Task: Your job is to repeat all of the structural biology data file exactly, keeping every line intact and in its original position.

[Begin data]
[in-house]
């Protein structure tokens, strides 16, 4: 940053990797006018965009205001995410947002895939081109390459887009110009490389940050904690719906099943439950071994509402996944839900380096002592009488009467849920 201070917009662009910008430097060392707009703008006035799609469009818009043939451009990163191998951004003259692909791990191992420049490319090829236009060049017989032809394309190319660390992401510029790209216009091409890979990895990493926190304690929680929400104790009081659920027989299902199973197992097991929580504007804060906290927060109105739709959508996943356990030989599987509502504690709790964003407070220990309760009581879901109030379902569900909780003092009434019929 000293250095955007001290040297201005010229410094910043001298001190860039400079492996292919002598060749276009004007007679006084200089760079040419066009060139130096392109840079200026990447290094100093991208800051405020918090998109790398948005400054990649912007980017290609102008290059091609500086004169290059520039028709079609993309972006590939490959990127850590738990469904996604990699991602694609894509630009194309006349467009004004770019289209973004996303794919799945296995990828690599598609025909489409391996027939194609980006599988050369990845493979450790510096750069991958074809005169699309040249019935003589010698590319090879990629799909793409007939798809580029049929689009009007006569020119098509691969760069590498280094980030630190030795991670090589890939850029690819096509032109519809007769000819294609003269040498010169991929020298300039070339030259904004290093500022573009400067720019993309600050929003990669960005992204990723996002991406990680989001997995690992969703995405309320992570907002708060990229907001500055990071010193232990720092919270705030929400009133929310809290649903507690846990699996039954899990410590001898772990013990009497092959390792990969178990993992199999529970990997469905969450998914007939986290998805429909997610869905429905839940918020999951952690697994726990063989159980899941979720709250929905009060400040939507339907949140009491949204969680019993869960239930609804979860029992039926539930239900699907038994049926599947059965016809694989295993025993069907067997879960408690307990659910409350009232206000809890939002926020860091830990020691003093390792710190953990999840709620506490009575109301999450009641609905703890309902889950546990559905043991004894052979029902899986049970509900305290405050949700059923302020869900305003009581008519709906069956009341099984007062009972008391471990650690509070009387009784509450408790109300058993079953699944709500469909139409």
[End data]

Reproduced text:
[in-house]
């Protein structure tokens, strides 16, 4: 940053990797006018965009205001995410947002895939081109390459887009110009490389940050904690719906099943439950071994509402996944839900380096002592009488009467849920 201070917009662009910008430097060392707009703008006035799609469009818009043939451009990163191998951004003259692909791990191992420049490319090829236009060049017989032809394309190319660390992401510029790209216009091409890979990895990493926190304690929680929400104790009081659920027989299902199973197992097991929580504007804060906290927060109105739709959508996943356990030989599987509502504690709790964003407070220990309760009581879901109030379902569900909780003092009434019929 000293250095955007001290040297201005010229410094910043001298001190860039400079492996292919002598060749276009004007007679006084200089760079040419066009060139130096392109840079200026990447290094100093991208800051405020918090998109790398948005400054990649912007980017290609102008290059091609500086004169290059520039028709079609993309972006590939490959990127850590738990469904996604990699991602694609894509630009194309006349467009004004770019289209973004996303794919799945296995990828690599598609025909489409391996027939194609980006599988050369990845493979450790510096750069991958074809005169699309040249019935003589010698590319090879990629799909793409007939798809580029049929689009009007006569020119098509691969760069590498280094980030630190030795991670090589890939850029690819096509032109519809007769000819294609003269040498010169991929020298300039070339030259904004290093500022573009400067720019993309600050929003990669960005992204990723996002991406990680989001997995690992969703995405309320992570907002708060990229907001500055990071010193232990720092919270705030929400009133929310809290649903507690846990699996039954899990410590001898772990013990009497092959390792990969178990993992199999529970990997469905969450998914007939986290998805429909997610869905429905839940918020999951952690697994726990063989159980899941979720709250929905009060400040939507339907949140009491949204969680019993869960239930609804979860029992039926539930239900699907038994049926599947059965016809694989295993025993069907067997879960408690307990659910409350009232206000809890939002926020860091830990020691003093390792710190953990999840709620506490009575109301999450009641609905703890309902889950546990559905043991004894052979029902899986049970509900305290405050949700059923302020869900305003009581008519709906069956009341099984007062009972008391471990650690509070009387009784509450408790109300058993079953699944709500469909139409």